Brake Pad Replacement

About two years ago I discovered one of the brake linings arrived from the factory damaged (see this post). At some point I ordered a set of replacement pads plus a tool to install it, but just never got around to doing the repair. Before hanging the heavy engine on the front, I figured now would be a good time to fix the brake. With the right tools, this task was pretty easy, and only took about 30 minutes.

Both the brake pad kit (BRL-1) and the Rapco RA825 tool are available from Aircraft Spruce. I didn’t have a way to lift the plane off the wheel, and the official maintenance manual simply says to “Hoist the aircraft onto supports” without saying how to do that. I’m reminded of one of my favorite scenes from the show “Schitt’s Creek”.

The bottom of the main gear leg doesn’t have a lot of space for a typical floor jack – the brake caliper and the fairing bracket obstruct the bottom of the leg, and the brake disc is just millimeters away from the leg. I found a narrow scissor lift on Amazon that had a slotted disc on the top that looked like it would fit, and it does. Here’s a link to that lift: LEAD BRAND Scissor Jack.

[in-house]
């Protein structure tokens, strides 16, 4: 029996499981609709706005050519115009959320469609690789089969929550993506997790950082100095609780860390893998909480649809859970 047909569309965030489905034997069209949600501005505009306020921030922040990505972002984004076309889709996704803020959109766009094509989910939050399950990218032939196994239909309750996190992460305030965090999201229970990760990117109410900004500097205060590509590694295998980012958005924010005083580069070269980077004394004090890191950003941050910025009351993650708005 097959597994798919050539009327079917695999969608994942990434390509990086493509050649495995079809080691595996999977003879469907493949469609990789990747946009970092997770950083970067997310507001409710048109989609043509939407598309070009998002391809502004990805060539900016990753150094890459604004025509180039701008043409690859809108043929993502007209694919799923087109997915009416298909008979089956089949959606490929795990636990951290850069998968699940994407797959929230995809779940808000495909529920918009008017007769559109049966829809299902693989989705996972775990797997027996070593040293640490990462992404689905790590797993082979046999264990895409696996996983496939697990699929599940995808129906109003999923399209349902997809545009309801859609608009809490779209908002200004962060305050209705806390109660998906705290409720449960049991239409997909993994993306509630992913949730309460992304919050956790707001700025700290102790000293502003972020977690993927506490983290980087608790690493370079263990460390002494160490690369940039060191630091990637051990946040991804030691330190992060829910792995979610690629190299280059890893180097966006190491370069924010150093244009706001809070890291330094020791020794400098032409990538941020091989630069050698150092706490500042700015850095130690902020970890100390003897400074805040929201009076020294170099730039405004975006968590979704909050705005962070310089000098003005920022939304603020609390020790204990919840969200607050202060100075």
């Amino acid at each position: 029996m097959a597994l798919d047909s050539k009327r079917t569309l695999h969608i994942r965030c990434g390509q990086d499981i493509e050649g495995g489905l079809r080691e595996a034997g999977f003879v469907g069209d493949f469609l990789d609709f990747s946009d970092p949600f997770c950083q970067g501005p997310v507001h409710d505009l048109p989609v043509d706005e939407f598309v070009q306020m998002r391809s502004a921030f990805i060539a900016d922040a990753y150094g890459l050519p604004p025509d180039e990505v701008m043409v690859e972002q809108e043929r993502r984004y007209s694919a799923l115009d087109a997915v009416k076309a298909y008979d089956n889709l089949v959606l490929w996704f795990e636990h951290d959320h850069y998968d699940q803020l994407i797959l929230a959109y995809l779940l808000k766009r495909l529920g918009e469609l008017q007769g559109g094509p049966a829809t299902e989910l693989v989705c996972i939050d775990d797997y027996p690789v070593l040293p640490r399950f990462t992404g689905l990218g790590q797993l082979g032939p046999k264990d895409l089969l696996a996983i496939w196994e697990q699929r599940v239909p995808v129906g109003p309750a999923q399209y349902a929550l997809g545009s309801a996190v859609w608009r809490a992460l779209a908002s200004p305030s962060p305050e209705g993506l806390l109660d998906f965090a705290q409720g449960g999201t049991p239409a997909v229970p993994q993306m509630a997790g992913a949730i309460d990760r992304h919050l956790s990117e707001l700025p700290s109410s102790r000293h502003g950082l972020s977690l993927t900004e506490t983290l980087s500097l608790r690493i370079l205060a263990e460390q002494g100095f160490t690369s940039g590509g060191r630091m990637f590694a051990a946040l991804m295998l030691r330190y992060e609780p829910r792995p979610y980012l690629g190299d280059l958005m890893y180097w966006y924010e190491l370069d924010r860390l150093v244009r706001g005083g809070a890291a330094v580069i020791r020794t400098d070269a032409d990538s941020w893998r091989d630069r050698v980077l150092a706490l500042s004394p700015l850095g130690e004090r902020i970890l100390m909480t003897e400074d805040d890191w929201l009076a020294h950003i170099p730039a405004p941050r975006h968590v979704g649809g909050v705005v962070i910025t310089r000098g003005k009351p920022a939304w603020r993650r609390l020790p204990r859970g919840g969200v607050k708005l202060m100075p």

This scissor lift just barely fits under the gear leg; the slot on the disc also neatly clears the metal bracket for the wheel fairing
Gear leg lifted up, wheel removed
The broken brake pad to be replaced

Using the Rapco tool was pretty straightforward. It comes with two dies and a screw press, although they forgot to include the instructions (here’s a link). One of the dies is for removing the old rivets, and the other die is for installing new rivets.

The Rapco RA825 brake liner installation tool squeezes and shapes the rivets
Pad replaced and ready to be reinstalled

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